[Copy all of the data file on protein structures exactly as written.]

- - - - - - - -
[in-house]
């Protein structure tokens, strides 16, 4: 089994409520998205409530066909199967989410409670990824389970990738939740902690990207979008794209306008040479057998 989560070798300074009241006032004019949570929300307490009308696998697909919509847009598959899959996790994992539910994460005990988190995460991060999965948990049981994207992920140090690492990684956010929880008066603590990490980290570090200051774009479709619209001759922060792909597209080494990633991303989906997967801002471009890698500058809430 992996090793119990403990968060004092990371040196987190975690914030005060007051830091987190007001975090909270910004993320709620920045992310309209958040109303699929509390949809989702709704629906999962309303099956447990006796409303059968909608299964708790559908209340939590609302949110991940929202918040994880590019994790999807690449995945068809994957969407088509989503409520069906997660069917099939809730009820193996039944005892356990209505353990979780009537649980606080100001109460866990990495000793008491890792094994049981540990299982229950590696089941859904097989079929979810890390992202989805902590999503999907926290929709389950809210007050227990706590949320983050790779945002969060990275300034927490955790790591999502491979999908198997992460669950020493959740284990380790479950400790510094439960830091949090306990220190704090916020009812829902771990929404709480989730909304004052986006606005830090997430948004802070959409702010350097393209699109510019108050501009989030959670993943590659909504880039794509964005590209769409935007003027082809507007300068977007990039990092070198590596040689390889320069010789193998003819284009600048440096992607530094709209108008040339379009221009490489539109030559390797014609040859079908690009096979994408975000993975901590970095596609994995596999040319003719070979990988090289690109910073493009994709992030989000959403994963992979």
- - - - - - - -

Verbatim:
[in-house]
């Protein structure tokens, strides 16, 4: 089994409520998205409530066909199967989410409670990824389970990738939740902690990207979008794209306008040479057998 989560070798300074009241006032004019949570929300307490009308696998697909919509847009598959899959996790994992539910994460005990988190995460991060999965948990049981994207992920140090690492990684956010929880008066603590990490980290570090200051774009479709619209001759922060792909597209080494990633991303989906997967801002471009890698500058809430 992996090793119990403990968060004092990371040196987190975690914030005060007051830091987190007001975090909270910004993320709620920045992310309209958040109303699929509390949809989702709704629906999962309303099956447990006796409303059968909608299964708790559908209340939590609302949110991940929202918040994880590019994790999807690449995945068809994957969407088509989503409520069906997660069917099939809730009820193996039944005892356990209505353990979780009537649980606080100001109460866990990495000793008491890792094994049981540990299982229950590696089941859904097989079929979810890390992202989805902590999503999907926290929709389950809210007050227990706590949320983050790779945002969060990275300034927490955790790591999502491979999908198997992460669950020493959740284990380790479950400790510094439960830091949090306990220190704090916020009812829902771990929404709480989730909304004052986006606005830090997430948004802070959409702010350097393209699109510019108050501009989030959670993943590659909504880039794509964005590209769409935007003027082809507007300068977007990039990092070198590596040689390889320069010789193998003819284009600048440096992607530094709209108008040339379009221009490489539109030559390797014609040859079908690009096979994408975000993975901590970095596609994995596999040319003719070979990988090289690109910073493009994709992030989000959403994963992979």